The second point is that your development process may have some systematic bias associated with it - this is quite common.  Manufacturing has developed an entire science, called statistical process control, to deal with the problem of identifying, characterizing, and eliminating this kind of variation from their processes.  Some of these tools would be hard to use with software because they require large populations to sample in order to work well.  Even so, understanding the ideas and principles that  these things are based on can give you a lot of insight into how uncertainty is affecting your processes.  This could be helpful in making more effective use of approaches like the one David describes for the XP planning game.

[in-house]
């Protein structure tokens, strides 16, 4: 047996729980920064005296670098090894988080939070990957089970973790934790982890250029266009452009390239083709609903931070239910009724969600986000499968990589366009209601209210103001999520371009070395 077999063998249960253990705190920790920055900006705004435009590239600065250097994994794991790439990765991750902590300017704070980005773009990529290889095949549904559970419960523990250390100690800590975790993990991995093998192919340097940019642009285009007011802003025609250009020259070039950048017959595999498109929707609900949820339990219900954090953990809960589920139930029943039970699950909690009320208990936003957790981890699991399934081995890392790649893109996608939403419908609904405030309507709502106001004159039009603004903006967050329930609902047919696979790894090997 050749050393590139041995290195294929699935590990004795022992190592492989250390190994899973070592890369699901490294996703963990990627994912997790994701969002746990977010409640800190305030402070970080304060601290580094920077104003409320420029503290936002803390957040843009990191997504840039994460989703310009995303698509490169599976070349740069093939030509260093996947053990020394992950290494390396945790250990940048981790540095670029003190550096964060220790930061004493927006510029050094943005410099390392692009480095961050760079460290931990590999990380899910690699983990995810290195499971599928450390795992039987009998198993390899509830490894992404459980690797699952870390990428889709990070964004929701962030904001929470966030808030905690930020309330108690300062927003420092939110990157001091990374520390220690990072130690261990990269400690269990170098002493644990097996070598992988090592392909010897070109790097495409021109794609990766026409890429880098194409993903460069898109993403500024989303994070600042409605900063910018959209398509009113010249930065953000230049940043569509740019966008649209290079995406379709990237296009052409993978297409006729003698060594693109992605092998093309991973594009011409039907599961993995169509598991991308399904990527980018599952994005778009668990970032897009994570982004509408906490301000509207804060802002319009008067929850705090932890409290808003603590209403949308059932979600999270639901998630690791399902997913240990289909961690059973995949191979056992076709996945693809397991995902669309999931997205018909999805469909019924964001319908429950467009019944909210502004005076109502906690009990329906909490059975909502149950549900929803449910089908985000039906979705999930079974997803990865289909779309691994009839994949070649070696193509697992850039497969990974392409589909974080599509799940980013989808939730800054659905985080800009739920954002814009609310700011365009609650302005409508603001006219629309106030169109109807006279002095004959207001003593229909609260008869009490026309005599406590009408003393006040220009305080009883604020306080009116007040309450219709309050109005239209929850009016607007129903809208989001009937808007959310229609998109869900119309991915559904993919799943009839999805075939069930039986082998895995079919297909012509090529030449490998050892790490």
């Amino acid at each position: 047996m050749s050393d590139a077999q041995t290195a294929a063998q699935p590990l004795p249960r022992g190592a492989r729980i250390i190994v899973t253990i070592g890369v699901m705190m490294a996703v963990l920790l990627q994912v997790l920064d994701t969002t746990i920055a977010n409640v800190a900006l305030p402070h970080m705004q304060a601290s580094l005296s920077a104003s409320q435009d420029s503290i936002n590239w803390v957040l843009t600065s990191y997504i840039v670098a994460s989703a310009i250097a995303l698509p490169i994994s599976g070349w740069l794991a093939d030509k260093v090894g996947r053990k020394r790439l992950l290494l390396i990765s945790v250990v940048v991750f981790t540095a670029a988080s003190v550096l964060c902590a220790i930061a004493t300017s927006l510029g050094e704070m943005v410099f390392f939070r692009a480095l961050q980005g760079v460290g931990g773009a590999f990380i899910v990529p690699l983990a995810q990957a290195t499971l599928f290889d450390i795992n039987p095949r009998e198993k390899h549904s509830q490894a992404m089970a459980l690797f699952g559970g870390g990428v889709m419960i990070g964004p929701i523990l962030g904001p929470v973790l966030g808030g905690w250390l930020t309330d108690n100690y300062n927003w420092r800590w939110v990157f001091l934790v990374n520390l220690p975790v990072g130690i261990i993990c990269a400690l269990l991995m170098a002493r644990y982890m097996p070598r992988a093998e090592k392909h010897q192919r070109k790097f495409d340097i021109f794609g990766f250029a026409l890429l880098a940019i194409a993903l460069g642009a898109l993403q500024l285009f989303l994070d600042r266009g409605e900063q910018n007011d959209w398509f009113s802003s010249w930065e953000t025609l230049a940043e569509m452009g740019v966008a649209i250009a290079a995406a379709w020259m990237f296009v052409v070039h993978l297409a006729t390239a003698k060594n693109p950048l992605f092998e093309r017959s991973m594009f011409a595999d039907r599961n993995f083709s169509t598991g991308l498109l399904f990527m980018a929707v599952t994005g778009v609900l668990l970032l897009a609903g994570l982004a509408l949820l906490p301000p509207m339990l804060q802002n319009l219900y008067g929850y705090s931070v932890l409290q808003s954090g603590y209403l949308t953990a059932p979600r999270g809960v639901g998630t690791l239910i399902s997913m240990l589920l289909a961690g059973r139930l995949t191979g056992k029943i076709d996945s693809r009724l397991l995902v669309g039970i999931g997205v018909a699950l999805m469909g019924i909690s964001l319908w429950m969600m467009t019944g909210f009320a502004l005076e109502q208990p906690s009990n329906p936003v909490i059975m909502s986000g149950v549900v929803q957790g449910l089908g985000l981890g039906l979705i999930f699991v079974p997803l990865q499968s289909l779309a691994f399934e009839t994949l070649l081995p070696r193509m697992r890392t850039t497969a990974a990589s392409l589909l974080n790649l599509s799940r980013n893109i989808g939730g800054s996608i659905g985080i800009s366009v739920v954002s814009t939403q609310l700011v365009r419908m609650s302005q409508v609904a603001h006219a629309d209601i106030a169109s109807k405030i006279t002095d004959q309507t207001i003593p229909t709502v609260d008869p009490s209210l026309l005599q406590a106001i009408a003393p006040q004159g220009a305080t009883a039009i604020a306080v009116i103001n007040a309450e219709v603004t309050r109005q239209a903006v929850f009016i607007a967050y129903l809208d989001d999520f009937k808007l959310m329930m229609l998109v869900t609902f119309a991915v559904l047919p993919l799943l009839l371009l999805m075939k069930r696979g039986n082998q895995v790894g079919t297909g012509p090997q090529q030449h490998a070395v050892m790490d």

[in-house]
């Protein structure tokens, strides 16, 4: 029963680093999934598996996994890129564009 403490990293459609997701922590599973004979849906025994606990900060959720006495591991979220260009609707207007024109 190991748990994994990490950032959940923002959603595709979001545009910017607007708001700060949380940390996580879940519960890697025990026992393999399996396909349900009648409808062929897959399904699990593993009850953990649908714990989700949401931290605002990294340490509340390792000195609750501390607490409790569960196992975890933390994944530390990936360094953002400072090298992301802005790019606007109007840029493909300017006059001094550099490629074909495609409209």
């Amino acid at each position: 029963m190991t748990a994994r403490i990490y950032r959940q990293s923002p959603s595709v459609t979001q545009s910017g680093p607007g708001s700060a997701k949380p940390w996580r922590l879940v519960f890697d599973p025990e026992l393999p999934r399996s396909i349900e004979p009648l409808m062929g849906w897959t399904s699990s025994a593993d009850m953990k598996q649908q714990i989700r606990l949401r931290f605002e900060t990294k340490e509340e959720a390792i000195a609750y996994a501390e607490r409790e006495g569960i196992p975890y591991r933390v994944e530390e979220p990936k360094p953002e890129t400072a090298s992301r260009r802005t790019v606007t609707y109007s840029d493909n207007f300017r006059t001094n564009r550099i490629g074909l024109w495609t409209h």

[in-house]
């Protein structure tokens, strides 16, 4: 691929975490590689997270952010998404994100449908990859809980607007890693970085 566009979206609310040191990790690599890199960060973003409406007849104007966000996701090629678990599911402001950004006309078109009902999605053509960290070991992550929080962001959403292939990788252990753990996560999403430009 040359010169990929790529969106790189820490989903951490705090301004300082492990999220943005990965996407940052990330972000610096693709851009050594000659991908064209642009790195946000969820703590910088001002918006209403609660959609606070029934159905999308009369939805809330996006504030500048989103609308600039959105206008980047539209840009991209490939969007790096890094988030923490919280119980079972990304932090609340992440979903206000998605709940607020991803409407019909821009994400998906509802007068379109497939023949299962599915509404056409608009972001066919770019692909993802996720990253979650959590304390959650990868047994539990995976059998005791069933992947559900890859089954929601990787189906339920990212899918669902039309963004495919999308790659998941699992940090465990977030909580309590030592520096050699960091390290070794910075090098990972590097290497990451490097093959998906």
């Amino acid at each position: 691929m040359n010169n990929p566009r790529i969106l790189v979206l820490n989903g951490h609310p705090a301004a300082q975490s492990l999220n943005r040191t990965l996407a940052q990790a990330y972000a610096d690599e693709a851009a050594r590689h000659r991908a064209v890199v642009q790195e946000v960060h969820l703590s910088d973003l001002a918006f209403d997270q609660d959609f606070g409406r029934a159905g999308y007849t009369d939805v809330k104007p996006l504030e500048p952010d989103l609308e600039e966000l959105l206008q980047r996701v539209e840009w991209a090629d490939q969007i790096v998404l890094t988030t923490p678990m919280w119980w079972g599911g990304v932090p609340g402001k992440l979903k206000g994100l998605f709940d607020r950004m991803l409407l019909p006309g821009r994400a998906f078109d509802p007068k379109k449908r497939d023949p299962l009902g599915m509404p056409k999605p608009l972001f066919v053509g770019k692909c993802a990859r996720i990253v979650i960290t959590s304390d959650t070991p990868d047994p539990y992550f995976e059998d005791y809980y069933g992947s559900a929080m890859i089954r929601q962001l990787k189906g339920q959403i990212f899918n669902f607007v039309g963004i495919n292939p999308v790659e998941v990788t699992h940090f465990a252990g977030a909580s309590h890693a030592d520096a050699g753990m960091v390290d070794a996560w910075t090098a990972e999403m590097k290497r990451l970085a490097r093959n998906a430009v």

The best book I've seen on this material is "Understanding Variation" by Donald Wheeler

CCPM user
Saturday, March 22, 2003